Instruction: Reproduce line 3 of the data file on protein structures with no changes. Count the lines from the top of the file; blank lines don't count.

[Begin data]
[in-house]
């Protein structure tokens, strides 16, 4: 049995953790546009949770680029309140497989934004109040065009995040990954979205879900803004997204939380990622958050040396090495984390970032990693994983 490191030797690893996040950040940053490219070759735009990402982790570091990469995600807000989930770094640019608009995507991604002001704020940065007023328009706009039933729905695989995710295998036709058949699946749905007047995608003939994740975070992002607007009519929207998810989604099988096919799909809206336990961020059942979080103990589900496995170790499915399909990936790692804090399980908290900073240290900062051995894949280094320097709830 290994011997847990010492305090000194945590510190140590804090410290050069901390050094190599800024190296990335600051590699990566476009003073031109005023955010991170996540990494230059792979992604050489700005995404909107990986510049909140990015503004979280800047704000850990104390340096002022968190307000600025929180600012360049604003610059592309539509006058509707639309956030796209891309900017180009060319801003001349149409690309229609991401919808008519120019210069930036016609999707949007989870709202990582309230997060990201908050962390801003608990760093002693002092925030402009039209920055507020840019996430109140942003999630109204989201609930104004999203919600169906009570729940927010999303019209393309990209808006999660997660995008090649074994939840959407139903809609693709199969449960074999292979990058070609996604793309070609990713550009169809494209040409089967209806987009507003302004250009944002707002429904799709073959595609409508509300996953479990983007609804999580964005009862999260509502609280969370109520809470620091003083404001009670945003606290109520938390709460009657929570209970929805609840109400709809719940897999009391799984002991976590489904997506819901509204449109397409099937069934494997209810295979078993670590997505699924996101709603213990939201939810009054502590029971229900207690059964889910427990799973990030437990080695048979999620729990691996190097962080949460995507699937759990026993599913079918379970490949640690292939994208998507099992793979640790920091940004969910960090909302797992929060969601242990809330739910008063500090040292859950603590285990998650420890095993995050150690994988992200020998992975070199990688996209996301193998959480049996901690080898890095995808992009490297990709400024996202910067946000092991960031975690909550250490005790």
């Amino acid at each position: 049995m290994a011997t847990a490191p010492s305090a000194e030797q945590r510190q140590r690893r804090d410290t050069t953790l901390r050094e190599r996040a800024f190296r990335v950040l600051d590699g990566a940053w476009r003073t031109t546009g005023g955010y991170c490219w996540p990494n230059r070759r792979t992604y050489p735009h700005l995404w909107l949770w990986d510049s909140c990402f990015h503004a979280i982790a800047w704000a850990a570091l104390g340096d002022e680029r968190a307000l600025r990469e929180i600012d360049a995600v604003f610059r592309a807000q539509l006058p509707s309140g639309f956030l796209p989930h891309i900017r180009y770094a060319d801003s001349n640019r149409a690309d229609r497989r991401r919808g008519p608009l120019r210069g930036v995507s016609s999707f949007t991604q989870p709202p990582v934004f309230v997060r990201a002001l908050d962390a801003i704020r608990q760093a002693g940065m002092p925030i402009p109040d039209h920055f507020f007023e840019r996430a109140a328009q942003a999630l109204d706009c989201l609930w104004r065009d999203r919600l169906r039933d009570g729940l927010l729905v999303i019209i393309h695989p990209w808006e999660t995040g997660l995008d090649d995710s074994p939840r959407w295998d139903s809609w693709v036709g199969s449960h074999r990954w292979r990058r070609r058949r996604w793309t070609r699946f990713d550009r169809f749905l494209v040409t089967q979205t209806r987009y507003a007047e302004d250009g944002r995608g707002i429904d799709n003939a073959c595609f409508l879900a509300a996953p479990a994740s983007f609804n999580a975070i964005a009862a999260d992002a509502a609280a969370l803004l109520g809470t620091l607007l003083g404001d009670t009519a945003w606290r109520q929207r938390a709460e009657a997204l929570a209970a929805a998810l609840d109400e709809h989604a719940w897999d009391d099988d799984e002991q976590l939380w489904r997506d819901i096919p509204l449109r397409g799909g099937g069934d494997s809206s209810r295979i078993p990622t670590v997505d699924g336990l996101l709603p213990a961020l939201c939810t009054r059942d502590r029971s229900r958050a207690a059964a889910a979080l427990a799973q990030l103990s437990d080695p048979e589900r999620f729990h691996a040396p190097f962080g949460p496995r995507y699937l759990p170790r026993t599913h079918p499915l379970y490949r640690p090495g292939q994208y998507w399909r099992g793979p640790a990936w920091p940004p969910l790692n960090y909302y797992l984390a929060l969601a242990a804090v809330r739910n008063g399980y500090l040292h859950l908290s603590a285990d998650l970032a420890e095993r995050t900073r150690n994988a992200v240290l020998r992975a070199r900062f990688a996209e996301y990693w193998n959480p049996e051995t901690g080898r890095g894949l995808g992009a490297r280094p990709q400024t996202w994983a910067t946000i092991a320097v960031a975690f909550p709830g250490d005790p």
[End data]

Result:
């Amino acid at each position: 049995m290994a011997t847990a490191p010492s305090a000194e030797q945590r510190q140590r690893r804090d410290t050069t953790l901390r050094e190599r996040a800024f190296r990335v950040l600051d590699g990566a940053w476009r003073t031109t546009g005023g955010y991170c490219w996540p990494n230059r070759r792979t992604y050489p735009h700005l995404w909107l949770w990986d510049s909140c990402f990015h503004a979280i982790a800047w704000a850990a570091l104390g340096d002022e680029r968190a307000l600025r990469e929180i600012d360049a995600v604003f610059r592309a807000q539509l006058p509707s309140g639309f956030l796209p989930h891309i900017r180009y770094a060319d801003s001349n640019r149409a690309d229609r497989r991401r919808g008519p608009l120019r210069g930036v995507s016609s999707f949007t991604q989870p709202p990582v934004f309230v997060r990201a002001l908050d962390a801003i704020r608990q760093a002693g940065m002092p925030i402009p109040d039209h920055f507020f007023e840019r996430a109140a328009q942003a999630l109204d706009c989201l609930w104004r065009d999203r919600l169906r039933d009570g729940l927010l729905v999303i019209i393309h695989p990209w808006e999660t995040g997660l995008d090649d995710s074994p939840r959407w295998d139903s809609w693709v036709g199969s449960h074999r990954w292979r990058r070609r058949r996604w793309t070609r699946f990713d550009r169809f749905l494209v040409t089967q979205t209806r987009y507003a007047e302004d250009g944002r995608g707002i429904d799709n003939a073959c595609f409508l879900a509300a996953p479990a994740s983007f609804n999580a975070i964005a009862a999260d992002a509502a609280a969370l803004l109520g809470t620091l607007l003083g404001d009670t009519a945003w606290r109520q929207r938390a709460e009657a997204l929570a209970a929805a998810l609840d109400e709809h989604a719940w897999d009391d099988d799984e002991q976590l939380w489904r997506d819901i096919p509204l449109r397409g799909g099937g069934d494997s809206s209810r295979i078993p990622t670590v997505d699924g336990l996101l709603p213990a961020l939201c939810t009054r059942d502590r029971s229900r958050a207690a059964a889910a979080l427990a799973q990030l103990s437990d080695p048979e589900r999620f729990h691996a040396p190097f962080g949460p496995r995507y699937l759990p170790r026993t599913h079918p499915l379970y490949r640690p090495g292939q994208y998507w399909r099992g793979p640790a990936w920091p940004p969910l790692n960090y909302y797992l984390a929060l969601a242990a804090v809330r739910n008063g399980y500090l040292h859950l908290s603590a285990d998650l970032a420890e095993r995050t900073r150690n994988a992200v240290l020998r992975a070199r900062f990688a996209e996301y990693w193998n959480p049996e051995t901690g080898r890095g894949l995808g992009a490297r280094p990709q400024t996202w994983a910067t946000i092991a320097v960031a975690f909550p709830g250490d005790p």